It was at this moment, when Brundage most needed companionship, that Princess Reuss became a permanent part of his life. A descendant of German royalty, she is a tall woman with close-cropped blonde hair and a striking and unusual high-boned facial structure. She is an athletic woman, with a long manly stride and an ingratiating presence. Donald Pate, a Santa Barbara insurance millionaire with whom she began living shortly after Brundage died, only later to be sued by her over their financial dealings, says, "The woman has great charm, vivacious as hell. She dominates any room she's in. Can play up to a man like nobody I ever saw. I'd call her an exhausting woman, though."

Whatever her charms, Brundage was smitten with her. He was 85 and she 36 when they married in the summer of 1973, but it seems they had actually known each other for many years. Indeed, Princess Reuss recalled that she had first met Brundage in 1955, when she was 19, during some kind of international meeting in Munich. It seemed that her godfather, the Grand Duke of Mecklenburg and a member of the IOC, was the same age as Brundage—they'd known each other in 1912 at the Stockholm Olympics—and he had wanted her to meet the famous IOC president. She and Brundage met once more, in 1959, again with her godfather, and then several times between 1970 and 1972 during preparations for the Munich Olympics.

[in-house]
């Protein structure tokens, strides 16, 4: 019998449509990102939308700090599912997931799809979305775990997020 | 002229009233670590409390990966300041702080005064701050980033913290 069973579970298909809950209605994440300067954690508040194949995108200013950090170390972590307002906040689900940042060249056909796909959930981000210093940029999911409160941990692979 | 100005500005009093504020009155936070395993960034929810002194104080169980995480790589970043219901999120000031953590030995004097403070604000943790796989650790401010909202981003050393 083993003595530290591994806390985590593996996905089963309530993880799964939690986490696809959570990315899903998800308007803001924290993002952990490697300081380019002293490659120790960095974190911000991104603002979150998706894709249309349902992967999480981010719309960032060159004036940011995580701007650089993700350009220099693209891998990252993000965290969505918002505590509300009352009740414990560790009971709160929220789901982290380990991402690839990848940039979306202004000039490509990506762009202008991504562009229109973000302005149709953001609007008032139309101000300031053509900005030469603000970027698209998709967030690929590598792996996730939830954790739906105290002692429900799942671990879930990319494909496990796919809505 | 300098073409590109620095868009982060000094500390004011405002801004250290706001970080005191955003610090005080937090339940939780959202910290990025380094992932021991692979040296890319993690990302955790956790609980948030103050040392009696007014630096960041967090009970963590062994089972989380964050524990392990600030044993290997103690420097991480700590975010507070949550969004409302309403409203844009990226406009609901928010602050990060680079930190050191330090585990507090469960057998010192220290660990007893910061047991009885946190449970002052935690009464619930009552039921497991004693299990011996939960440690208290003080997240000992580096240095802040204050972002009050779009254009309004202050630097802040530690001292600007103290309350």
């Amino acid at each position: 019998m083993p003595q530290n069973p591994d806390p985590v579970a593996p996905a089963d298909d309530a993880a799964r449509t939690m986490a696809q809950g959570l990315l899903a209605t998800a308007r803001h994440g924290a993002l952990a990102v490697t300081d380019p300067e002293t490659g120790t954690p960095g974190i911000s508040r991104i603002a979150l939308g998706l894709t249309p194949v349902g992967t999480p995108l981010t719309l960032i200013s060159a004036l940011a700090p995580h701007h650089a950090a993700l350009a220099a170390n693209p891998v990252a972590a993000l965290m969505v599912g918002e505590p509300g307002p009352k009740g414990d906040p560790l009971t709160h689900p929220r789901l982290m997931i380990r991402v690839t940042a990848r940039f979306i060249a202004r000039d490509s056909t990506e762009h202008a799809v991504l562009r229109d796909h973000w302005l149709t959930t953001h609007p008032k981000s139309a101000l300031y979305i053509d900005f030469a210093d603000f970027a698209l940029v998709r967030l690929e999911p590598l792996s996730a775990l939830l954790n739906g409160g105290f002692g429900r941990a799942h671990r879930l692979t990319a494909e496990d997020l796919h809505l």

Mariann Reuss was born in Berlin on July 29, 1936. Her ancestors had once ruled the tiny German principality of Reuss, which her family always described as being "so small that one couldn't wear a hat without crossing the border." Reuss ceased to exist after World War I, and Mariann has never visited the area in East Germany where the principality was located. Her father, Prince Heinrich XXXVII, was a career military officer—a general in the Wehrmacht—whom Hitler dismissed in 1944 because of his ties to the royal houses of Europe. When the Soviet Union invaded eastern Germany a year later, Mariann and her brother fled to live with their grandmother near Munich. "We had no clothes, and my brother and I would run around the American soldiers begging for food," Princess Reuss recalls. "We never suffered, though, for we were happy inside." She was reunited with her parents several months later, and in 1952 she came to the U.S. as an American Field Service student in Georgetown, Del. After returning to Germany, she graduated from an interpreter's school in Munich and began working as a translator at international conferences. She also was employed as a secretary in both France and Greece, and she spent a year in New York City working for First National City Bank.